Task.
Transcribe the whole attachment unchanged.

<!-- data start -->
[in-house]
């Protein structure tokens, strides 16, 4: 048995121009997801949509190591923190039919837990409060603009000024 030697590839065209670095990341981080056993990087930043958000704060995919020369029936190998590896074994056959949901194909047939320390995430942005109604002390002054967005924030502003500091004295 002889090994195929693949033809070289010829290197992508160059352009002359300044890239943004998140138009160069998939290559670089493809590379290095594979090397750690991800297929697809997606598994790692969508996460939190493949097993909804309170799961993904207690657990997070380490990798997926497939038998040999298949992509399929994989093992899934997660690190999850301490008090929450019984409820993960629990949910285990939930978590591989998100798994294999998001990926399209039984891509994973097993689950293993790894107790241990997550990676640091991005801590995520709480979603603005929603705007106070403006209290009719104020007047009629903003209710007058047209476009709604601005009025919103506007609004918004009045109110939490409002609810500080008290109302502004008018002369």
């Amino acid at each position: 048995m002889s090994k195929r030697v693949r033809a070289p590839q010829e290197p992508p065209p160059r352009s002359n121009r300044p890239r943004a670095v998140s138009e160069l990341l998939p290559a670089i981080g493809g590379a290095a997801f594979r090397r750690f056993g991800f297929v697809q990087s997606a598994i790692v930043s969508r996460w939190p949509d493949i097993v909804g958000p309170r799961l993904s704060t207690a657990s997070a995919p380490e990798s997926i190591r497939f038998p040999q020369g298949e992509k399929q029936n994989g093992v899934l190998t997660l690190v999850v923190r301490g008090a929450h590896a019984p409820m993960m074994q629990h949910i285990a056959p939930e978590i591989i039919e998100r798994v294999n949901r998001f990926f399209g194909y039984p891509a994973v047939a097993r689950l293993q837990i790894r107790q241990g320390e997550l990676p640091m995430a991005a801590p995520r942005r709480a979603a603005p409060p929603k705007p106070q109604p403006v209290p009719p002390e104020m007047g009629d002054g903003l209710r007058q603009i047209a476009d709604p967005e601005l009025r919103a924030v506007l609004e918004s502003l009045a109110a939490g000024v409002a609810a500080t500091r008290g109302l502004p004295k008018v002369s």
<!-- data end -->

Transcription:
[in-house]
């Protein structure tokens, strides 16, 4: 048995121009997801949509190591923190039919837990409060603009000024 030697590839065209670095990341981080056993990087930043958000704060995919020369029936190998590896074994056959949901194909047939320390995430942005109604002390002054967005924030502003500091004295 002889090994195929693949033809070289010829290197992508160059352009002359300044890239943004998140138009160069998939290559670089493809590379290095594979090397750690991800297929697809997606598994790692969508996460939190493949097993909804309170799961993904207690657990997070380490990798997926497939038998040999298949992509399929994989093992899934997660690190999850301490008090929450019984409820993960629990949910285990939930978590591989998100798994294999998001990926399209039984891509994973097993689950293993790894107790241990997550990676640091991005801590995520709480979603603005929603705007106070403006209290009719104020007047009629903003209710007058047209476009709604601005009025919103506007609004918004009045109110939490409002609810500080008290109302502004008018002369």
């Amino acid at each position: 048995m002889s090994k195929r030697v693949r033809a070289p590839q010829e290197p992508p065209p160059r352009s002359n121009r300044p890239r943004a670095v998140s138009e160069l990341l998939p290559a670089i981080g493809g590379a290095a997801f594979r090397r750690f056993g991800f297929v697809q990087s997606a598994i790692v930043s969508r996460w939190p949509d493949i097993v909804g958000p309170r799961l993904s704060t207690a657990s997070a995919p380490e990798s997926i190591r497939f038998p040999q020369g298949e992509k399929q029936n994989g093992v899934l190998t997660l690190v999850v923190r301490g008090a929450h590896a019984p409820m993960m074994q629990h949910i285990a056959p939930e978590i591989i039919e998100r798994v294999n949901r998001f990926f399209g194909y039984p891509a994973v047939a097993r689950l293993q837990i790894r107790q241990g320390e997550l990676p640091m995430a991005a801590p995520r942005r709480a979603a603005p409060p929603k705007p106070q109604p403006v209290p009719p002390e104020m007047g009629d002054g903003l209710r007058q603009i047209a476009d709604p967005e601005l009025r919103a924030v506007l609004e918004s502003l009045a109110a939490g000024v409002a609810a500080t500091r008290g109302l502004p004295k008018v002369s």